Grow up Penn State

BY BRANDON J. SMITH, contributor

It’s been written about, bandied about, and talked to death probably a million times by now, but the behavior of the Penn State student body continues to amaze even the most even keel of sports fans.

And yes, we know it’s only a few that ruin it for the majority by tipping over media vehicles, and claiming that the Penn State faculty board “killed” their beloved Joe Pa, but any semblance of dignity or integrity seems to have been lost on the current incarnation of “We are PENN STATE.”

That’s the funny thing, too; everyone who lauded the late Paterno spoke highly of the integrity, class, and humility that he brought to the program, turn around and do the exact opposite. This is not an indictment of Paterno, or the mistakes he made at the end of his career, but the legacy that is left behind seems to have been lost on those more interested in stirring the pot, rather than taking the high road.

Another thing about claiming integrity, it’s one thing to speak it, profess it like it’s some standard that everyone meets, it’s another to live it and act upon it. In the case of Penn State, the idea of being a living, breathing embodiment of integrity and class was better than actually living up to it. It’s evident by the disturbing reaction from the Penn State faithful upon the firing of the legendary coach, and the media swarm that followed.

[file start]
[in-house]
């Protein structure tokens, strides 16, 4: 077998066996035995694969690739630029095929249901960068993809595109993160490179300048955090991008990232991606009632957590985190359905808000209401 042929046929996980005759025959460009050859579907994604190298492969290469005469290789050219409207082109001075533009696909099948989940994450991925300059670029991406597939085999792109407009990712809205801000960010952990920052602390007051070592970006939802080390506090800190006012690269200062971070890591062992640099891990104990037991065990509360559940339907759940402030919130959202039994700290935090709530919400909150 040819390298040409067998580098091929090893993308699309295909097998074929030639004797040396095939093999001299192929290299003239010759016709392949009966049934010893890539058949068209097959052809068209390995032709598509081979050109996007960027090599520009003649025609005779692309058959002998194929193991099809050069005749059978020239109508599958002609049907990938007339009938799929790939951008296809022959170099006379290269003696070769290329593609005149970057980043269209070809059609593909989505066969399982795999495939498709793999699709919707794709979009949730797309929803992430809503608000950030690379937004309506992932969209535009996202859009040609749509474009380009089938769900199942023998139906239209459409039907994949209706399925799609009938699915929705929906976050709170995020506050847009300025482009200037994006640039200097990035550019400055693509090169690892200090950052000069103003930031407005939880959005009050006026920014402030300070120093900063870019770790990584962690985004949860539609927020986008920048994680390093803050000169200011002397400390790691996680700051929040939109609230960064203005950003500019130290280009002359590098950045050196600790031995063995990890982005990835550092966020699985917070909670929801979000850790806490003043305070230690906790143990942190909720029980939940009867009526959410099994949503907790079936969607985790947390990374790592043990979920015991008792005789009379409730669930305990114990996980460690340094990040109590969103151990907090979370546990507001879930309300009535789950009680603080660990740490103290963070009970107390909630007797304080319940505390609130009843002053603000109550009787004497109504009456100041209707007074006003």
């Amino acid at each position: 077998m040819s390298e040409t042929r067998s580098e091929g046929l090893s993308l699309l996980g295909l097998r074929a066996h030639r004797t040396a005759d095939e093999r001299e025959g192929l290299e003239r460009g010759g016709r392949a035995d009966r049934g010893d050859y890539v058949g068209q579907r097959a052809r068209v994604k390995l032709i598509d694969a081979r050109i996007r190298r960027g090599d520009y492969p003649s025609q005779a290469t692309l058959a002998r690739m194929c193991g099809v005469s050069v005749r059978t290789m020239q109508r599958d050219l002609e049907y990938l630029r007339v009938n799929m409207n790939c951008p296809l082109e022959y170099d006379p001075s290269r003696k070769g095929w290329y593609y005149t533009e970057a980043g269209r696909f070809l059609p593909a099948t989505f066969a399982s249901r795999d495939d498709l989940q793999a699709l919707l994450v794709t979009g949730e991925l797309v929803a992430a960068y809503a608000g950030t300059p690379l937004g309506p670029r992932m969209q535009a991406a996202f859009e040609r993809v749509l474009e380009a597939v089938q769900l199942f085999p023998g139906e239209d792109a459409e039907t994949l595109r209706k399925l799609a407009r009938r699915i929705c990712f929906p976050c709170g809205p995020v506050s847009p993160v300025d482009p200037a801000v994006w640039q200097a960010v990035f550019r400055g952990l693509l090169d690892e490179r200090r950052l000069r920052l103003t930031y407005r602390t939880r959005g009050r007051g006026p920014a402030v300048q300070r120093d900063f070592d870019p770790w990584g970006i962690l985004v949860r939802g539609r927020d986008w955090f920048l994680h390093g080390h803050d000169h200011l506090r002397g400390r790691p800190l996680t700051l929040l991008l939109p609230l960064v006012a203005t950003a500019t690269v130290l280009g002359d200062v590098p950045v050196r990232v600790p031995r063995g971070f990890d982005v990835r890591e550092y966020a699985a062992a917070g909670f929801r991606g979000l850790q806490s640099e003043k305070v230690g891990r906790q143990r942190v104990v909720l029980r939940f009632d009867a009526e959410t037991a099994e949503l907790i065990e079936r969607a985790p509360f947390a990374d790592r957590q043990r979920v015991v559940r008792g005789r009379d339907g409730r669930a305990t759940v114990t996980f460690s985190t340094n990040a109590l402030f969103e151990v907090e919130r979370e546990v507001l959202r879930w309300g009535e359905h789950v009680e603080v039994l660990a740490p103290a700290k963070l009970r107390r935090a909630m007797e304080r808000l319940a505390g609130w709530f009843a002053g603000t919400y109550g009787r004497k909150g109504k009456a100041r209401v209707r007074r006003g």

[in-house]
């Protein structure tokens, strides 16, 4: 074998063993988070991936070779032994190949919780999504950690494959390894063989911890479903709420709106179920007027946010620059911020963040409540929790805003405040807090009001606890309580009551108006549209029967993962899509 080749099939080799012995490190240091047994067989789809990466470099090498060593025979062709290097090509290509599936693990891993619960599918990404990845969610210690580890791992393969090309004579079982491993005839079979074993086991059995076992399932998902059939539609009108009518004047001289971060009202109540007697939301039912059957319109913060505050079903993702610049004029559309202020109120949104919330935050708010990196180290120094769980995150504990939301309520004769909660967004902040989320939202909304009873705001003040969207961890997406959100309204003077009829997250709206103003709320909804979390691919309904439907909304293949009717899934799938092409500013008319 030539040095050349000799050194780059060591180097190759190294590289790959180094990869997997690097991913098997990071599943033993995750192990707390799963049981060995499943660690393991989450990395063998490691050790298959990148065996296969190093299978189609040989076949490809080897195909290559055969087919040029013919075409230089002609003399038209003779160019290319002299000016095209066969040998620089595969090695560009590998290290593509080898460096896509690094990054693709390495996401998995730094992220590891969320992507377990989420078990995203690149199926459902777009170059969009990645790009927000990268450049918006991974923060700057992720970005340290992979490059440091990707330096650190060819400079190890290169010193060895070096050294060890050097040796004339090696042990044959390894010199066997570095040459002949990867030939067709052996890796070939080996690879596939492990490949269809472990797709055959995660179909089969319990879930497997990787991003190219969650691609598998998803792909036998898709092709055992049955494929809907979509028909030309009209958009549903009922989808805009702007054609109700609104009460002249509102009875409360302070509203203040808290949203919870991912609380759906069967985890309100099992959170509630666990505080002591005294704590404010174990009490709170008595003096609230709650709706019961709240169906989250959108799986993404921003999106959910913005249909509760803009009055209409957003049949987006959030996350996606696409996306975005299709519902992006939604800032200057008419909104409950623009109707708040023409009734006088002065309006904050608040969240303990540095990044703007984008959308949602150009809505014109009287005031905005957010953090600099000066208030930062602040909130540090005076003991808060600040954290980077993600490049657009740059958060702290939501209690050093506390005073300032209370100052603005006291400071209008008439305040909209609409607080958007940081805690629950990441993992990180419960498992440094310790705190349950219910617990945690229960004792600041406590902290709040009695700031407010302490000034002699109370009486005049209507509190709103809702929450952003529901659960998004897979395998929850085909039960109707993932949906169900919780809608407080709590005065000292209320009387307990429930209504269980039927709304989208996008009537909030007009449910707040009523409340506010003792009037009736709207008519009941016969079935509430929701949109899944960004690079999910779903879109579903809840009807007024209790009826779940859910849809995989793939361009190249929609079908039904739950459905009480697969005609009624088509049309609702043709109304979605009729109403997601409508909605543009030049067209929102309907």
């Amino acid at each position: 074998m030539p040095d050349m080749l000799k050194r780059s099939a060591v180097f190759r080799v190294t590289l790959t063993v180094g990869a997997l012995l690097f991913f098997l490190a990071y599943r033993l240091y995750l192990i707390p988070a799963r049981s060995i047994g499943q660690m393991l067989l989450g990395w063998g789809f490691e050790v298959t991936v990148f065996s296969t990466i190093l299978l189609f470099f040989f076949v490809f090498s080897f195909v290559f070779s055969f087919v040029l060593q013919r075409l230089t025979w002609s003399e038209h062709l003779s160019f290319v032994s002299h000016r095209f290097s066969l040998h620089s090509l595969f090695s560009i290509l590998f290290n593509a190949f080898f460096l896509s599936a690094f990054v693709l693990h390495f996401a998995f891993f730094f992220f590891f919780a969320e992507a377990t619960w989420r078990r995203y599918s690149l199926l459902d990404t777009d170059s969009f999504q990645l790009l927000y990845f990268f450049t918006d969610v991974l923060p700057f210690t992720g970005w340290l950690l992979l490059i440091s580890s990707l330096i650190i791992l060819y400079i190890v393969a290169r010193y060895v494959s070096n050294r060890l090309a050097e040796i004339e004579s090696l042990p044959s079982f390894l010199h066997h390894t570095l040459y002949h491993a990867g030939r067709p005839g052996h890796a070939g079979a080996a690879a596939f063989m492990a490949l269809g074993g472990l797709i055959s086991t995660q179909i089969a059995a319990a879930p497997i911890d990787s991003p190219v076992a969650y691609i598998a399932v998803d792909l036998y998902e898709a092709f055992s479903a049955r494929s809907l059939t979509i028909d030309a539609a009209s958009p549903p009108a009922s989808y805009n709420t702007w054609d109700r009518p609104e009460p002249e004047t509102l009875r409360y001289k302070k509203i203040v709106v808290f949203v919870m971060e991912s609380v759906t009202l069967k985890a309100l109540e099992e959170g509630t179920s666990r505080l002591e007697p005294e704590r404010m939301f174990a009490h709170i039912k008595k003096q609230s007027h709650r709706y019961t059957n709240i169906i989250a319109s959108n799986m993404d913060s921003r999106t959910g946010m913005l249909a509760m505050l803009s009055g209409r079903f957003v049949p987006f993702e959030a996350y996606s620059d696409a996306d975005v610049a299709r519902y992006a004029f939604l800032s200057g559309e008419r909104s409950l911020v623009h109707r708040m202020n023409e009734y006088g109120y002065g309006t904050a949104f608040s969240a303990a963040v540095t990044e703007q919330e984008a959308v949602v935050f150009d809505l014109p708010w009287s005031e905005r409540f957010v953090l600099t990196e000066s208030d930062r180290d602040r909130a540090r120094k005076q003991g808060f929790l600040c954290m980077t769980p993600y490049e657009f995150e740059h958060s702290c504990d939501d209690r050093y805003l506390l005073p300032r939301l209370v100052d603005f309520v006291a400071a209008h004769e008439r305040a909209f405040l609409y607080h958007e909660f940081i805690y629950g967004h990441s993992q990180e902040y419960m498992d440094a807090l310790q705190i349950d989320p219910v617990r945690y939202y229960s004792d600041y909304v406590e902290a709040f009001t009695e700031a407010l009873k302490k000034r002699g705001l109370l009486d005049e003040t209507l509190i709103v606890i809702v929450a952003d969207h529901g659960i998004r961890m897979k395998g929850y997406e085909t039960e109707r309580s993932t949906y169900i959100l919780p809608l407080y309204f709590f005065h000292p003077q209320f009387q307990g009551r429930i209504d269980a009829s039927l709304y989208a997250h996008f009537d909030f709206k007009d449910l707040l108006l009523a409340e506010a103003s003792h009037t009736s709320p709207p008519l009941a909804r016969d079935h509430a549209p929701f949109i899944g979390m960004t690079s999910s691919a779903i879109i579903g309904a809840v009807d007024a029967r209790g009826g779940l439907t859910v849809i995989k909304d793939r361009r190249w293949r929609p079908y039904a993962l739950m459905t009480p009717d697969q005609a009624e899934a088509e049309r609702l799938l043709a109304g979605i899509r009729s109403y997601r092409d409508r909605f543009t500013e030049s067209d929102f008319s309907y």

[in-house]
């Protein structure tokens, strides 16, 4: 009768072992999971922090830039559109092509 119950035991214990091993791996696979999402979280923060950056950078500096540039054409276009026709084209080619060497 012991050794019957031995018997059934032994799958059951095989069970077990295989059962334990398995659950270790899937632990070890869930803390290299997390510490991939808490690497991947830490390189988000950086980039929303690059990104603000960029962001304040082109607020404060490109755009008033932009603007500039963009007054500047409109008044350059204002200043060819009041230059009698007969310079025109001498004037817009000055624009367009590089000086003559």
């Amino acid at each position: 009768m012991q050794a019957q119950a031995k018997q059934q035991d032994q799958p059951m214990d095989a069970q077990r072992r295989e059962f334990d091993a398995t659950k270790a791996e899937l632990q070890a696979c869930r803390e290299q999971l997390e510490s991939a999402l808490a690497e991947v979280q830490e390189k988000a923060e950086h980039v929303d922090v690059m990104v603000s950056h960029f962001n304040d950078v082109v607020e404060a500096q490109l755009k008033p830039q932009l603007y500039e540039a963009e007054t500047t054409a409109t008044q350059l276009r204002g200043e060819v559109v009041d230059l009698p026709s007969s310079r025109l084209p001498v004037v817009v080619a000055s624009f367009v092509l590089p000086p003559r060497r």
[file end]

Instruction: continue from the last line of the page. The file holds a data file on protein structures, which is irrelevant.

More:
The allure of a tight-knit student body that fully understands the tradition and history of a proud school is a highly overrated phenomenon. Every school is full of the same character types that most college students have come to know and love or resent; the douche bag frat stereotype, that movies like “Animal House” have sheltered in. And in the wake of the Joe Pa firing, these walking clichés became the head of the student movement, like a Hydra with unlimited, spawning heads.

There’s nothing wrong with this, except for the part where you lie to yourself and pretend like it’s not the truth, when it so clearly is. The same arrogant students who irrationally protested the firing of Joe Pa, and continue to project anger toward the higher ups are no different from a group at any other University looking to be angry for the sake of attention. So instead of preaching that Penn State is above inappropriate behavior, it would be more beneficial to take it down a notch and continue to accept the reality that your school is imperfect.

In the meantime, we will wait for Penn State to grow up.


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